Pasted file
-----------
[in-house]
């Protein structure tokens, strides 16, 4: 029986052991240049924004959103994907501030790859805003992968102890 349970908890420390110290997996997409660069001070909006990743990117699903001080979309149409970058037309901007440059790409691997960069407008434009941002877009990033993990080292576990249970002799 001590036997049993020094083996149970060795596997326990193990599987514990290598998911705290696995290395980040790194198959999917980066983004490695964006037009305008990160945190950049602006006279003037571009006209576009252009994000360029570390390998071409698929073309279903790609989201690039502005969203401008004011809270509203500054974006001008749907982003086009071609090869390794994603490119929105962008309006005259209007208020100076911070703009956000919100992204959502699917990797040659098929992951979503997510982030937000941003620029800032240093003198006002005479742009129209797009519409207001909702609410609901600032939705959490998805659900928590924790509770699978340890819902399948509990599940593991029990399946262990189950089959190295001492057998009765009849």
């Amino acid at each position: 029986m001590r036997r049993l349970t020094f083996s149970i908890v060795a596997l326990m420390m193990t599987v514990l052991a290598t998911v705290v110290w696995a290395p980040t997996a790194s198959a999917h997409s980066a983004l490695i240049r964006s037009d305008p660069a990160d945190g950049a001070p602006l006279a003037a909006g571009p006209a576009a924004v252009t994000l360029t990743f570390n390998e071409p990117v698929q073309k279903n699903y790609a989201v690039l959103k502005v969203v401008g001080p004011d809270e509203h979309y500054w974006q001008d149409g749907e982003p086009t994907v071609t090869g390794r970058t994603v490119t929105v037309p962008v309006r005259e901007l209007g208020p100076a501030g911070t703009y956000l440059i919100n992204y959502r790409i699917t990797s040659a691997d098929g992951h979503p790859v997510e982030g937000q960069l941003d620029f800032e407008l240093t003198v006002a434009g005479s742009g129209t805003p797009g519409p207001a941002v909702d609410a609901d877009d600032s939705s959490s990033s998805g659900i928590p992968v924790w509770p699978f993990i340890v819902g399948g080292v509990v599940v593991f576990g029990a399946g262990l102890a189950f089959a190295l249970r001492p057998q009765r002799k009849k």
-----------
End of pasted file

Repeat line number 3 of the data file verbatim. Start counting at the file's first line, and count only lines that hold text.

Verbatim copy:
């Amino acid at each position: 029986m001590r036997r049993l349970t020094f083996s149970i908890v060795a596997l326990m420390m193990t599987v514990l052991a290598t998911v705290v110290w696995a290395p980040t997996a790194s198959a999917h997409s980066a983004l490695i240049r964006s037009d305008p660069a990160d945190g950049a001070p602006l006279a003037a909006g571009p006209a576009a924004v252009t994000l360029t990743f570390n390998e071409p990117v698929q073309k279903n699903y790609a989201v690039l959103k502005v969203v401008g001080p004011d809270e509203h979309y500054w974006q001008d149409g749907e982003p086009t994907v071609t090869g390794r970058t994603v490119t929105v037309p962008v309006r005259e901007l209007g208020p100076a501030g911070t703009y956000l440059i919100n992204y959502r790409i699917t990797s040659a691997d098929g992951h979503p790859v997510e982030g937000q960069l941003d620029f800032e407008l240093t003198v006002a434009g005479s742009g129209t805003p797009g519409p207001a941002v909702d609410a609901d877009d600032s939705s959490s990033s998805g659900i928590p992968v924790w509770p699978f993990i340890v819902g399948g080292v509990v599940v593991f576990g029990a399946g262990l102890a189950f089959a190295l249970r001492p057998q009765r002799k009849k």